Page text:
The study found that Germans who are already using m-payment services or want to use such services see purchasing public transport tickets as most interesting m-payment application with 54 percent, followed by parking ticket payments with 50 percent.
The German mobile operators have clearly taken note and have decided to get together to accelerate the transition. Not by creating a partnership with banks (as in, for example, France or the Netherlands) but by ignoring them.
Three major German mobile operators plan to launch a trial of their own payment brand using contactless stickers in three cities before the end of the year,
It has to be said that operators elsewhere (e.g., Kenya, Japan, Korea) have already discovered that given certain local circumstances, it may make more sense for them to get on develop new m-payment systems rather than work with the banks to offer the existing payment systems over mobile channels.
It made headlines in Europe, but this week’s announcement that three major telecommunication companies in Germany have joined forces to bypass supporting banks in handling Mpass mobile-payment transactions is a concept not likely to quickly take hold in other countries, one industry observer says.
This is a pretty ambitious initiative by the German telcos and I can’t see it begin replicated by Isis or the UK mobile operators joint venture in the m-commerce apace.
The German telcos indicated they would distribute new point-of-sale equipment to shop owners when it is time to convert Mpass to NFC capabilities,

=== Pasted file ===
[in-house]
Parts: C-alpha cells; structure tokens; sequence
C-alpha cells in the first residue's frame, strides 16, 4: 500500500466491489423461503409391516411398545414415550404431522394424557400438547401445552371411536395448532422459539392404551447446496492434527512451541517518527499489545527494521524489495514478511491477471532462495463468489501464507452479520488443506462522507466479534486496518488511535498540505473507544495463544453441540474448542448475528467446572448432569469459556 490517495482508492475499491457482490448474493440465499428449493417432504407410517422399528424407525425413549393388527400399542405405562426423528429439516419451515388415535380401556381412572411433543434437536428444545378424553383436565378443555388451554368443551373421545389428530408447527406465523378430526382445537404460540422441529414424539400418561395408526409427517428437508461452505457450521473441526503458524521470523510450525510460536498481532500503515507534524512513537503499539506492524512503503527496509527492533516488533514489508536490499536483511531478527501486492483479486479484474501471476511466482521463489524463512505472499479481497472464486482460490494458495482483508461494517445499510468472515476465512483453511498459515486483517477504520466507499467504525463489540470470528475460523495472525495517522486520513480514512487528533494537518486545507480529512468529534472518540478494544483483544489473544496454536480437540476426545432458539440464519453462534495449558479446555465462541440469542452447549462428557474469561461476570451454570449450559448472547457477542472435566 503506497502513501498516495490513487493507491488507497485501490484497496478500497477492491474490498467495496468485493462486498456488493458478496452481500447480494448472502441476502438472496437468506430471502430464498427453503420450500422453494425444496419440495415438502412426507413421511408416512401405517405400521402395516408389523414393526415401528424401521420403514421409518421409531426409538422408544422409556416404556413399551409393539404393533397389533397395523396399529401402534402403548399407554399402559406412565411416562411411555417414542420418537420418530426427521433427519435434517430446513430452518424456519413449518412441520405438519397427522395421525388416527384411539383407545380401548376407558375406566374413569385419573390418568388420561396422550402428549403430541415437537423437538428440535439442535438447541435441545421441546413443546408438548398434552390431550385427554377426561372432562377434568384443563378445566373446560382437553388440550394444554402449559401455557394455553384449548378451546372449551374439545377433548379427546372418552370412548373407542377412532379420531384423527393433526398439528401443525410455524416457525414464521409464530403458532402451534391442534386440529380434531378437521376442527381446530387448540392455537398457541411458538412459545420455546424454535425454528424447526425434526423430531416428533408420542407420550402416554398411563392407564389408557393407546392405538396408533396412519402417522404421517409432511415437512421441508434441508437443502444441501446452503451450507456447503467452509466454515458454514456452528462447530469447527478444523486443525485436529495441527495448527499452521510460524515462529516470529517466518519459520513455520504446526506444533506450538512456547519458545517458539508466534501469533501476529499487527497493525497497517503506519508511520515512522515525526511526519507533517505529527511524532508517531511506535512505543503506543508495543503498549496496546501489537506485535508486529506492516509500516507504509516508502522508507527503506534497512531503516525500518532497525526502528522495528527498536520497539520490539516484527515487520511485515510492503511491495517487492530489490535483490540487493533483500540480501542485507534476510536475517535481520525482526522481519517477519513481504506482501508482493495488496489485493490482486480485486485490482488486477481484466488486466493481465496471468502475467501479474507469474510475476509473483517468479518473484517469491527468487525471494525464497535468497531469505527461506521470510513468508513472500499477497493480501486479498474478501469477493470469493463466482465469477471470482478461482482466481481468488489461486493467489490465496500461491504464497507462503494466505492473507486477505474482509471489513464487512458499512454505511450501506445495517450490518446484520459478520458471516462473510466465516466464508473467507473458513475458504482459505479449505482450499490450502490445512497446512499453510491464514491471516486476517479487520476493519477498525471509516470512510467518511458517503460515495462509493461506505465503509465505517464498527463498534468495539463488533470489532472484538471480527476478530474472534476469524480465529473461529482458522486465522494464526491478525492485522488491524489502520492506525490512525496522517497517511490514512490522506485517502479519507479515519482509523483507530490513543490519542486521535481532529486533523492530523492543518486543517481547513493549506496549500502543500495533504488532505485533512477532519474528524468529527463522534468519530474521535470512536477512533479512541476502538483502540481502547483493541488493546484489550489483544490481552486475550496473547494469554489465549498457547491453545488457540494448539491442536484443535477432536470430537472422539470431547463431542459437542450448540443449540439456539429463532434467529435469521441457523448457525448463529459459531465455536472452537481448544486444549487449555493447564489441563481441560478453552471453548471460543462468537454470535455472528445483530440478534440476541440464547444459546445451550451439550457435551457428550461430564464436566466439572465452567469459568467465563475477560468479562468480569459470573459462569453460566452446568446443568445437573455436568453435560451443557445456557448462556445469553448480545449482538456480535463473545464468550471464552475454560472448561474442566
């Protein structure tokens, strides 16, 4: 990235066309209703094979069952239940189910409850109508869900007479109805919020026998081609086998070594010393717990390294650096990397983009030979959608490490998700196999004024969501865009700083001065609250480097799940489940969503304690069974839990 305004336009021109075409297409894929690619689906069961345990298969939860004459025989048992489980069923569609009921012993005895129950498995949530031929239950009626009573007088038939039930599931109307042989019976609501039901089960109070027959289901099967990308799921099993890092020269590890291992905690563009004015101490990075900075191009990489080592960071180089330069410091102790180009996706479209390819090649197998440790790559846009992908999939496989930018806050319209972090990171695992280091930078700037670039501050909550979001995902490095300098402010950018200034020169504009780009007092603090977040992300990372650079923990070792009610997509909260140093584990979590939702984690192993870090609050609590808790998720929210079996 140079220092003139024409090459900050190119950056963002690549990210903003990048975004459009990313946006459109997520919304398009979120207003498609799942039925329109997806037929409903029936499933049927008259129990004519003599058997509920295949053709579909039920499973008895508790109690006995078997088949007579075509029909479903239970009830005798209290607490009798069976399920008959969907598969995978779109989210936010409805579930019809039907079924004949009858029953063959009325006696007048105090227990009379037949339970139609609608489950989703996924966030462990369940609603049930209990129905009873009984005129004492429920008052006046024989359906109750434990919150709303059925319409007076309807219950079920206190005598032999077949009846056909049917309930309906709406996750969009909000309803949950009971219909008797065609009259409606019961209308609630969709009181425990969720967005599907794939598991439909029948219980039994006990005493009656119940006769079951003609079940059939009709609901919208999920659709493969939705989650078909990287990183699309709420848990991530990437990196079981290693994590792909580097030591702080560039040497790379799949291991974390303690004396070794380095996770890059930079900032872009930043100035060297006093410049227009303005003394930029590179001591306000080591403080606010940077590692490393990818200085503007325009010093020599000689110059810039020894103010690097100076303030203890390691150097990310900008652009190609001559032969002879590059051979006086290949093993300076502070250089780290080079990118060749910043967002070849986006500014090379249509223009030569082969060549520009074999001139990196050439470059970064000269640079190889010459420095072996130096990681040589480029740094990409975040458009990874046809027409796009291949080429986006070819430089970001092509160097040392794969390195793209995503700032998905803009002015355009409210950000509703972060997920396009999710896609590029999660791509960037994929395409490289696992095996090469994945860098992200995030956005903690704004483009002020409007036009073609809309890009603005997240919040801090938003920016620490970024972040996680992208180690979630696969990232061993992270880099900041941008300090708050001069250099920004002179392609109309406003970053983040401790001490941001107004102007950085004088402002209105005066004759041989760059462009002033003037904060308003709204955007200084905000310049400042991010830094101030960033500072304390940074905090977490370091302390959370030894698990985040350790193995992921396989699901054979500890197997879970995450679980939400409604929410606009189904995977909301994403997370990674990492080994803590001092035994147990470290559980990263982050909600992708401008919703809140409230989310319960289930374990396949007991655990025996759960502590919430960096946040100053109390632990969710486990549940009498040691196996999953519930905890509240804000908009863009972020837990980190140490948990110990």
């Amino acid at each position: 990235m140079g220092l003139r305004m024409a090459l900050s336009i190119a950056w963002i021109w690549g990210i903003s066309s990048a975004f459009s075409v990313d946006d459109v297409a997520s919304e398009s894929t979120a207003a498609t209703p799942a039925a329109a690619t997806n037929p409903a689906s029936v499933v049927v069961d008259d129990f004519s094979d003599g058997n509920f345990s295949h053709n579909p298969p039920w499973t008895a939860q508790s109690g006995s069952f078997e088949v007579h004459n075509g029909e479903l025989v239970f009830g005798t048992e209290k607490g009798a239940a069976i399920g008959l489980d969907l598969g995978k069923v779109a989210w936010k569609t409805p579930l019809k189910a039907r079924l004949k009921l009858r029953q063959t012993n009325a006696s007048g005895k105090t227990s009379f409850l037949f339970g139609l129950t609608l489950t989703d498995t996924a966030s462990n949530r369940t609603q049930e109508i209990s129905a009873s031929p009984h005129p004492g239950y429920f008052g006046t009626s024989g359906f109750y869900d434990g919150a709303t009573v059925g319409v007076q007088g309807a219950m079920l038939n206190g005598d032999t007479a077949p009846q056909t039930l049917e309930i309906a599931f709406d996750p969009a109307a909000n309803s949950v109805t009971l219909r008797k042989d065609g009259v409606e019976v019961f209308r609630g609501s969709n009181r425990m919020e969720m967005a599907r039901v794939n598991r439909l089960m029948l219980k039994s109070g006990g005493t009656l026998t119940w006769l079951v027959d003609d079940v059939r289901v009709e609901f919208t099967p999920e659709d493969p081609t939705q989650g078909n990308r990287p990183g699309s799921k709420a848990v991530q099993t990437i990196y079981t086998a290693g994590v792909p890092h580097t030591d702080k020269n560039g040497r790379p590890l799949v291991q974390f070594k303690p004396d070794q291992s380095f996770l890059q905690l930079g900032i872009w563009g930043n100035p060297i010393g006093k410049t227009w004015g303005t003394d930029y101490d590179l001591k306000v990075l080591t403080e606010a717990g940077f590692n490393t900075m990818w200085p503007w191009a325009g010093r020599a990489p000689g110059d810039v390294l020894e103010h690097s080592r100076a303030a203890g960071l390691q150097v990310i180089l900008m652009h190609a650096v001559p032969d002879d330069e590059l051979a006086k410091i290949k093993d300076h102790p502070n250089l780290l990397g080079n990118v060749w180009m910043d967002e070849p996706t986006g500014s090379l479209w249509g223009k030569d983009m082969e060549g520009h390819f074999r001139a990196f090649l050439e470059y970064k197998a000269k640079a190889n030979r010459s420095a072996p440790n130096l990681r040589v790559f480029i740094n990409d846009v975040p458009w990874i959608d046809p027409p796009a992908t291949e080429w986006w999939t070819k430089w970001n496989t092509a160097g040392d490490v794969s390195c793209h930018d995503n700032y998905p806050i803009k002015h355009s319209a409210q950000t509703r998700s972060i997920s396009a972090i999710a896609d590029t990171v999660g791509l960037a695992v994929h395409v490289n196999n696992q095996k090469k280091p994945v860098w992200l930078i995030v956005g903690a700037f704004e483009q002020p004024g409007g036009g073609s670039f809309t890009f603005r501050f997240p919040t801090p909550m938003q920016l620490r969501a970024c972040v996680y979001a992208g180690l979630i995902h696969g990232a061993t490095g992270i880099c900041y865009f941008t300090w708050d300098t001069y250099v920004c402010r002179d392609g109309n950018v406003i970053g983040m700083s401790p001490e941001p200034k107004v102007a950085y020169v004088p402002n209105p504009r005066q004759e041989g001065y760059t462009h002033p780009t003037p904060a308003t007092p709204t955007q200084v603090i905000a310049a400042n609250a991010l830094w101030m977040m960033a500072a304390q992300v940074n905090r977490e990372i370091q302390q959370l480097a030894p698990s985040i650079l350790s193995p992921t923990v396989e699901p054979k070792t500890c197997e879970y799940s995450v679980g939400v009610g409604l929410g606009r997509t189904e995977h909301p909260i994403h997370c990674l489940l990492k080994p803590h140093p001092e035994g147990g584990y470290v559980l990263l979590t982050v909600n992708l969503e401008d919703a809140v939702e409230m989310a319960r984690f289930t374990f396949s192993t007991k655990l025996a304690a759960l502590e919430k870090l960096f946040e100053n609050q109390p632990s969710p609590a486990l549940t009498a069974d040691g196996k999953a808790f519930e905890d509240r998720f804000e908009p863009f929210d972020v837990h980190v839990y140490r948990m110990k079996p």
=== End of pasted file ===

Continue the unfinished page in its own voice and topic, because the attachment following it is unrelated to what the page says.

I noted another interested development in the German market. As I’ve often joked in presentations, it make no sense for an operator to spend money on expensive lawyers to obtain a licence for banking services when banks are so cheap! In Japan, DoCoMo simply bought a controlling stake in Sumitomo Mitsui when they wanted to offer banking services (specifically the provision of credit). Now they’ve done the same thing in Germany.
In 2009 NTT Docomo acquired German mobile content distribution firm net mobile, which already provides some finance-related services, including operator-billing systems, such as premium SMS payments. The Japanese firm has now committed EUR28.4 million to the German unit, most of which will be used to acquire a controlling stake in Bankverein Werther, a private German bank with strong electronic commerce and payment services.
Fascinating. So while the German market will undoubtedly remain conservative in the e-payment space, with some possible innovation around the online use of the eID card, it seems that it will be far from conservative in the m-payment space.
These are personal opinions and should not be misunderstood as representing the opinions of